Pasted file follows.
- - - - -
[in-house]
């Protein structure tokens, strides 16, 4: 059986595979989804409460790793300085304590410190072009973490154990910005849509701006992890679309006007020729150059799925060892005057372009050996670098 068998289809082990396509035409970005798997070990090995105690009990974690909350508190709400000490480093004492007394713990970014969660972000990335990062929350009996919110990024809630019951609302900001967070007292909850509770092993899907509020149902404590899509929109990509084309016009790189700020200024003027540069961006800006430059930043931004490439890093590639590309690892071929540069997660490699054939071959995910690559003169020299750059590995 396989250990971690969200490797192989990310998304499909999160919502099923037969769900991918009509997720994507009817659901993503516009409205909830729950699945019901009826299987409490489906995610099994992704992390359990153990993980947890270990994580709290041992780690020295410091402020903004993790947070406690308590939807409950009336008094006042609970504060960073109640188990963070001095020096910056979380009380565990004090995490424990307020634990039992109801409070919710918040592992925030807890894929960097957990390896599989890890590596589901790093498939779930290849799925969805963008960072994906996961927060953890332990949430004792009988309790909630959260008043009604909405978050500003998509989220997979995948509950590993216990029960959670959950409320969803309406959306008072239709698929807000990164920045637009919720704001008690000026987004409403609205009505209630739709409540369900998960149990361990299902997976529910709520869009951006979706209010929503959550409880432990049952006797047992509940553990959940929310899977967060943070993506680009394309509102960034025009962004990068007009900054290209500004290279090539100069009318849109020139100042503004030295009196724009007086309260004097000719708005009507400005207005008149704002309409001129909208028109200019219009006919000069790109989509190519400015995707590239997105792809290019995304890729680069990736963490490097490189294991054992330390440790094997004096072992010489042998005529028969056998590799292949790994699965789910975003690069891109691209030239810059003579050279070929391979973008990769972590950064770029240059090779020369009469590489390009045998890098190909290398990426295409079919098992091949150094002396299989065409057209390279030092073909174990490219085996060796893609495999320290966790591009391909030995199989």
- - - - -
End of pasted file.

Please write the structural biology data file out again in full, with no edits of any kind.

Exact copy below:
[in-house]
């Protein structure tokens, strides 16, 4: 059986595979989804409460790793300085304590410190072009973490154990910005849509701006992890679309006007020729150059799925060892005057372009050996670098 068998289809082990396509035409970005798997070990090995105690009990974690909350508190709400000490480093004492007394713990970014969660972000990335990062929350009996919110990024809630019951609302900001967070007292909850509770092993899907509020149902404590899509929109990509084309016009790189700020200024003027540069961006800006430059930043931004490439890093590639590309690892071929540069997660490699054939071959995910690559003169020299750059590995 396989250990971690969200490797192989990310998304499909999160919502099923037969769900991918009509997720994507009817659901993503516009409205909830729950699945019901009826299987409490489906995610099994992704992390359990153990993980947890270990994580709290041992780690020295410091402020903004993790947070406690308590939807409950009336008094006042609970504060960073109640188990963070001095020096910056979380009380565990004090995490424990307020634990039992109801409070919710918040592992925030807890894929960097957990390896599989890890590596589901790093498939779930290849799925969805963008960072994906996961927060953890332990949430004792009988309790909630959260008043009604909405978050500003998509989220997979995948509950590993216990029960959670959950409320969803309406959306008072239709698929807000990164920045637009919720704001008690000026987004409403609205009505209630739709409540369900998960149990361990299902997976529910709520869009951006979706209010929503959550409880432990049952006797047992509940553990959940929310899977967060943070993506680009394309509102960034025009962004990068007009900054290209500004290279090539100069009318849109020139100042503004030295009196724009007086309260004097000719708005009507400005207005008149704002309409001129909208028109200019219009006919000069790109989509190519400015995707590239997105792809290019995304890729680069990736963490490097490189294991054992330390440790094997004096072992010489042998005529028969056998590799292949790994699965789910975003690069891109691209030239810059003579050279070929391979973008990769972590950064770029240059090779020369009469590489390009045998890098190909290398990426295409079919098992091949150094002396299989065409057209390279030092073909174990490219085996060796893609495999320290966790591009391909030995199989």